EDF Tells California That It’s Okay to Live in the Land of Economic Make Believe

California’s Air Resources Board (ARB) is voting today on their plan to reduce California’s greenhouse gas emissions to 1990 levels by 2020 (about a 25% reduction). Sadly, ARB is ignoring the glaring flaws in its economic analysis.

One thing that is obvious about California’s plan is that it will be very expensive. The only way to reduce greenhouse gas emissions is either to use less coal, oil, and natural gas, or to switch to more expensive and less reliable technologies. Any plan to reduce emissions will be very expensive.

But in their zeal to push this plan, ARB released an “economic analysis” that argued that their plan to reduce carbon dioxide emissions will actually save California’s money. As soon as people outside of the ARB looked at the analysis the flaws were obvious.

First, the California’s non-partisan Legislative Analyst’s Office looked at the report. Unsurprisingly they found that ARB “failed to demonstrate the analytical rigor of its findings” and that “economic analysis played a limited role in development of the scoping plan.”

Then a peer review group of respected economists examined ARB’s economic analysis. Their report also found ARB’s report to be severely lacking. For example, Robert Stavins, the Director of Harvard’s Environmental Economics Program wrote, “I have come to the inescapable conclusion that the economic analysis is terribly deficient in critical ways and should not be used by the state government or the public for the purpose of assessing the likely costs of CARB’s plans.”

Further adding evidence of the large net costs of California’s plan is a recent report commissioned by the Electric Power Research Institute. They estimate that California’s greenhouse gas regulations will cost between 0.2 and 1.2% gross state product.

It is beyond doubt that California’s plan is costly and ARB’s economic analysis is severely flawed. But ARB has a few backers. One is the Environmental Defense Fund. EDF argues that economic analyses do not matter. This is amazing given that EDF, unlike most environmental groups, promote economic incentives to achieve conservation. But in this case, EDF merely tells us that “it’s the right thing to do” and cap and trade takes on a near religious quality because it transcends economic analysis. According to Climate Wire:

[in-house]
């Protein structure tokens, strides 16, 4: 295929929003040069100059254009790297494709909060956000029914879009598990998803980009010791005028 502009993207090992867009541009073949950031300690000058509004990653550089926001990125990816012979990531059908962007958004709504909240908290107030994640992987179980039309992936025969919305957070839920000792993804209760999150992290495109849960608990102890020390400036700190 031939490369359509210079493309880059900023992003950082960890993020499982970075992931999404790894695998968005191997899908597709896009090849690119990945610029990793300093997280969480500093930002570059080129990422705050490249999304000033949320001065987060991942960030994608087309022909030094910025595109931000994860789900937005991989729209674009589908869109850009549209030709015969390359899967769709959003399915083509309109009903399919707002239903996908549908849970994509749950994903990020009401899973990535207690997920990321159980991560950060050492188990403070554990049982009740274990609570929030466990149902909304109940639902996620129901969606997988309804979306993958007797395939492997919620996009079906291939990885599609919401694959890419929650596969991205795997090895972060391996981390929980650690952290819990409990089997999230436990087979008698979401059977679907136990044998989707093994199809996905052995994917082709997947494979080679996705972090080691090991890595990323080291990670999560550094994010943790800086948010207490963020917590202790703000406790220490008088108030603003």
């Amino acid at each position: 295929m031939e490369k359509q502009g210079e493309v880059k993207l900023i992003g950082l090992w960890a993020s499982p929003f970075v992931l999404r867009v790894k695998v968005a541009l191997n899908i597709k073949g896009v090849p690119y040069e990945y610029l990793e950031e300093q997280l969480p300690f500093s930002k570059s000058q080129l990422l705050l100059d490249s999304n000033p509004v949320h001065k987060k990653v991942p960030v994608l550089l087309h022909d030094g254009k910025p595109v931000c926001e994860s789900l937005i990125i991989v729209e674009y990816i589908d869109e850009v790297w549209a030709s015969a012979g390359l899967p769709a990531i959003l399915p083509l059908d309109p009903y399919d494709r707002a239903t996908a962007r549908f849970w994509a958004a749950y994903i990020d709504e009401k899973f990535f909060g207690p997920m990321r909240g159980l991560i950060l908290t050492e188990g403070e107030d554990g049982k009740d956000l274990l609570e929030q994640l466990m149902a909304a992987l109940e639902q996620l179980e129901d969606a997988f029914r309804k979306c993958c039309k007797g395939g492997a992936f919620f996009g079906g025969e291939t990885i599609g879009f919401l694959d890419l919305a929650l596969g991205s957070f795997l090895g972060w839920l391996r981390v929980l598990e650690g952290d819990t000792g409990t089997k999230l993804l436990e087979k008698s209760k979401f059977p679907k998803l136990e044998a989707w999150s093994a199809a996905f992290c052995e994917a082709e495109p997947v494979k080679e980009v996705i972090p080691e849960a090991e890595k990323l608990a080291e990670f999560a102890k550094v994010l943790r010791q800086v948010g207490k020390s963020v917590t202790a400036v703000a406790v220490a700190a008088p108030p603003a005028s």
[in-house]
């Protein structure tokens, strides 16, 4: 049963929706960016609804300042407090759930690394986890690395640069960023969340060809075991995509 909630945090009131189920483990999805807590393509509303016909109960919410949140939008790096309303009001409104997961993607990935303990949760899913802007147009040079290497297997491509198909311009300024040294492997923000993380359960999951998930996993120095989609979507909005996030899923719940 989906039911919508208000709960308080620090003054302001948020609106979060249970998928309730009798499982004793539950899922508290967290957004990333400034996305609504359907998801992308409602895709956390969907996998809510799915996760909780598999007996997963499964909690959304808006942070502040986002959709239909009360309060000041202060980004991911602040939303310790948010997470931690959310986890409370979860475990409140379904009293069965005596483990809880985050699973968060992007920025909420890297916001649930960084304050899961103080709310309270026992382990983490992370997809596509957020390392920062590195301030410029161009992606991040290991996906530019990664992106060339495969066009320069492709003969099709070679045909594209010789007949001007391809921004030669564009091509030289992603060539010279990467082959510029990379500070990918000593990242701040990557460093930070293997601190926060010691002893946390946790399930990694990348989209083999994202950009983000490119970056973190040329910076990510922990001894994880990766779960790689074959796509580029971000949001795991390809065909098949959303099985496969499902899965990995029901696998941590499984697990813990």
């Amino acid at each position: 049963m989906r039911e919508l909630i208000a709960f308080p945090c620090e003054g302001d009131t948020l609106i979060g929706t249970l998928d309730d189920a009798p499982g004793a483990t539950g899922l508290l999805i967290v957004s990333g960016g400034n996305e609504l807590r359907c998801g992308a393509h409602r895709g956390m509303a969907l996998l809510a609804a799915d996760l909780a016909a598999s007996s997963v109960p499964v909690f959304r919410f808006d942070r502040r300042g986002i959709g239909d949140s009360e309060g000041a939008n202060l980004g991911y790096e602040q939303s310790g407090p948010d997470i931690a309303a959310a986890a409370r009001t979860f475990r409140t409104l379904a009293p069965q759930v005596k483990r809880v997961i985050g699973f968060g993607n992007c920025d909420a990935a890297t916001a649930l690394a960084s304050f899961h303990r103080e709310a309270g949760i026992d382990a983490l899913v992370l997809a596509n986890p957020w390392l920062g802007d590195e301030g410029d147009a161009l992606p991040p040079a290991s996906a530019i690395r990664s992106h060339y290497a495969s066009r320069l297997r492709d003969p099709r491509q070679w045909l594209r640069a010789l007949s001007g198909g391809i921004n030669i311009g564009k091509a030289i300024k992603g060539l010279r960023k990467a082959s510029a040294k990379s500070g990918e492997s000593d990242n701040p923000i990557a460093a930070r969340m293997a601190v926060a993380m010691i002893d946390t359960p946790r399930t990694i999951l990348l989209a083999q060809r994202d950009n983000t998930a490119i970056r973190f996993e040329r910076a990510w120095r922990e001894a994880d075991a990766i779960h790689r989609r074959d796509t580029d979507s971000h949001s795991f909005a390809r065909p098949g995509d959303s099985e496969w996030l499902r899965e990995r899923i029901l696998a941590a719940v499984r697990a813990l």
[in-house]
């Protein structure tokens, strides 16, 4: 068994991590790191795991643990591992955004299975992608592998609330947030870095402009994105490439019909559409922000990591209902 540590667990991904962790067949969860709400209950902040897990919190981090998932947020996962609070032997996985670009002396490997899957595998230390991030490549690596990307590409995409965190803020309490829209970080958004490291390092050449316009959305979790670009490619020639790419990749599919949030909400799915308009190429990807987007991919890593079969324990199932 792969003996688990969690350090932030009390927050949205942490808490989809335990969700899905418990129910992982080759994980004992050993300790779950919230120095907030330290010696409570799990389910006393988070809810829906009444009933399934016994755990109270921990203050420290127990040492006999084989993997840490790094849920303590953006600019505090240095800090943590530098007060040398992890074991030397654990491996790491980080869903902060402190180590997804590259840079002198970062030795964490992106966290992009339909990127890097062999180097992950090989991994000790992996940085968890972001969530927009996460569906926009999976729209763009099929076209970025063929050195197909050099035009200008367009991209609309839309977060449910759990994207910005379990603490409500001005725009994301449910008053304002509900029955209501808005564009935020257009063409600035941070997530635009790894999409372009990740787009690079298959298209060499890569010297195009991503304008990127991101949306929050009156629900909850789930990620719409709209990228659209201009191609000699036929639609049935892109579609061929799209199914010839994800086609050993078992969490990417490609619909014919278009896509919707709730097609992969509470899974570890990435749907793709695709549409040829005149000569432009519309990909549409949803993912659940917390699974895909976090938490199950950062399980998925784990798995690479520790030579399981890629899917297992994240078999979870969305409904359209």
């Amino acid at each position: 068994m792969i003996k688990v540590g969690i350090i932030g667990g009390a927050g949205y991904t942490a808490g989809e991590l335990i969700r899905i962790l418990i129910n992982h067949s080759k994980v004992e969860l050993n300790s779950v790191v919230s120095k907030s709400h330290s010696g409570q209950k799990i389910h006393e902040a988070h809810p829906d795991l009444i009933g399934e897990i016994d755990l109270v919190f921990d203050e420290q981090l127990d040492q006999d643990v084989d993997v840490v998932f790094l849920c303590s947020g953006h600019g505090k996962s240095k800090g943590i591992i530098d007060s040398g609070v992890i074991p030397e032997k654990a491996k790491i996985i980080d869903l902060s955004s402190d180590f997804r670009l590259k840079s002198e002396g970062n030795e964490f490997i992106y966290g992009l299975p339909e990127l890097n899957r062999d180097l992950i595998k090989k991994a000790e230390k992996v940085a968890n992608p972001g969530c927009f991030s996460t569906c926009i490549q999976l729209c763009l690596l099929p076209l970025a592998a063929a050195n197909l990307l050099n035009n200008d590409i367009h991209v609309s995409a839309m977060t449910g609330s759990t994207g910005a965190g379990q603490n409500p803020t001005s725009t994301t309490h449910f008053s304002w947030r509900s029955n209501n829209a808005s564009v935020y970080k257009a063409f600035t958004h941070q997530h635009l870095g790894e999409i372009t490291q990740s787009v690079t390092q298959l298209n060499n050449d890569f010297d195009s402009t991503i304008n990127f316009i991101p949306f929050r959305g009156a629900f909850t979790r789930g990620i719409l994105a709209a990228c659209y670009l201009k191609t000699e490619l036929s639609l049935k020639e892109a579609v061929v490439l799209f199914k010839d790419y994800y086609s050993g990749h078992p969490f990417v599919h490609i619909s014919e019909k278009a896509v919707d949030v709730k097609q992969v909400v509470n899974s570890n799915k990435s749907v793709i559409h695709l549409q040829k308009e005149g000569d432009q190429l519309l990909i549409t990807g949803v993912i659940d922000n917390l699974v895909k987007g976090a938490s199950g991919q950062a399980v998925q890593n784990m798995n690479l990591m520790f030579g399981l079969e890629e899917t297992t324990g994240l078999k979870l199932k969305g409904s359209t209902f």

EDF’s report concedes that the state’s analysis was flawed, but makes the case that it shouldn’t have been expected to be accurate. Carbon cap-and-trade programs are so overarching that they transcend economic analyses, economist Jamie Fine said in an interview.”

"What ARB [the state Air Resources Board] has done with their economic analysis has been appropriate, to get some sense of the magnitude," Fine said. "We’re confident it’s not going to be a big effect on the economy."

"We don’t have to keep returning to these models to see whether we should be going forward with A.B. 32, because we should," Fine added. "It was a rigorous analysis that got us beyond analysis paralysis."

According to EDF, who cares that people will lose their jobs? Who cares that California’s scheme will make life more difficult in California? EDF takes it as an article of faith, without evidence, that the regulations will not “have a big effect on the economy.”

Professor Stavins of Harvard is perplexed by EDF’s analysis. He writes, “The EDF analysis seems to be saying the state’s economic analysis is limited and flawed, and hence that the state ought to go forward with its proposed policies and simply ignore its flawed analysis.”

Economic analysis matters because jobs matter. People’s livelihoods matter. But the economic livelihood of Californians does not matter to California’s Air Resources Board or the Environmental Defense Fund. If the economic livelihood of Californians matter, ARB and EDF would support real economic analyses instead of living in the land of make believe.

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